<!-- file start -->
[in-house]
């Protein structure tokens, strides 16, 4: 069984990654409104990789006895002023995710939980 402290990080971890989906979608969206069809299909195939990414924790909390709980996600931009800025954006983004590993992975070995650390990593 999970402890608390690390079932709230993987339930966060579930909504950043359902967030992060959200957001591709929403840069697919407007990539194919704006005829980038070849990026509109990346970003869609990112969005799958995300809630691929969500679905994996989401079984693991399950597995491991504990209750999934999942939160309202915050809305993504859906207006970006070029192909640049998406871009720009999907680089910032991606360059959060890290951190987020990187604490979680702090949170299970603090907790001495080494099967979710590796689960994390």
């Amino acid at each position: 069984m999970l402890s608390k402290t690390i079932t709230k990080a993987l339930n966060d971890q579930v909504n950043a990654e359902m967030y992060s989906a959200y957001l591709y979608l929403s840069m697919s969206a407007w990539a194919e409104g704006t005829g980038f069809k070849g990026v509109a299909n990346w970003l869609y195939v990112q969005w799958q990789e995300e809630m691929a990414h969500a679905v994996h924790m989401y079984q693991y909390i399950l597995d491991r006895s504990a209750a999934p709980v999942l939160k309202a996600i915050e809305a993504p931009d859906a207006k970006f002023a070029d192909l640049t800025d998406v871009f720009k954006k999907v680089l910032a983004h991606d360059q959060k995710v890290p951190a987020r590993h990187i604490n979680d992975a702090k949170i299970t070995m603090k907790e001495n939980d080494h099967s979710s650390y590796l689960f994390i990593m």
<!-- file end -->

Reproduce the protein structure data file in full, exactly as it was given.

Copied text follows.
[in-house]
């Protein structure tokens, strides 16, 4: 069984990654409104990789006895002023995710939980 402290990080971890989906979608969206069809299909195939990414924790909390709980996600931009800025954006983004590993992975070995650390990593 999970402890608390690390079932709230993987339930966060579930909504950043359902967030992060959200957001591709929403840069697919407007990539194919704006005829980038070849990026509109990346970003869609990112969005799958995300809630691929969500679905994996989401079984693991399950597995491991504990209750999934999942939160309202915050809305993504859906207006970006070029192909640049998406871009720009999907680089910032991606360059959060890290951190987020990187604490979680702090949170299970603090907790001495080494099967979710590796689960994390």
């Amino acid at each position: 069984m999970l402890s608390k402290t690390i079932t709230k990080a993987l339930n966060d971890q579930v909504n950043a990654e359902m967030y992060s989906a959200y957001l591709y979608l929403s840069m697919s969206a407007w990539a194919e409104g704006t005829g980038f069809k070849g990026v509109a299909n990346w970003l869609y195939v990112q969005w799958q990789e995300e809630m691929a990414h969500a679905v994996h924790m989401y079984q693991y909390i399950l597995d491991r006895s504990a209750a999934p709980v999942l939160k309202a996600i915050e809305a993504p931009d859906a207006k970006f002023a070029d192909l640049t800025d998406v871009f720009k954006k999907v680089l910032a983004h991606d360059q959060k995710v890290p951190a987020r590993h990187i604490n979680d992975a702090k949170i299970t070995m603090k907790e001495n939980d080494h099967s979710s650390y590796l689960f994390i990593m």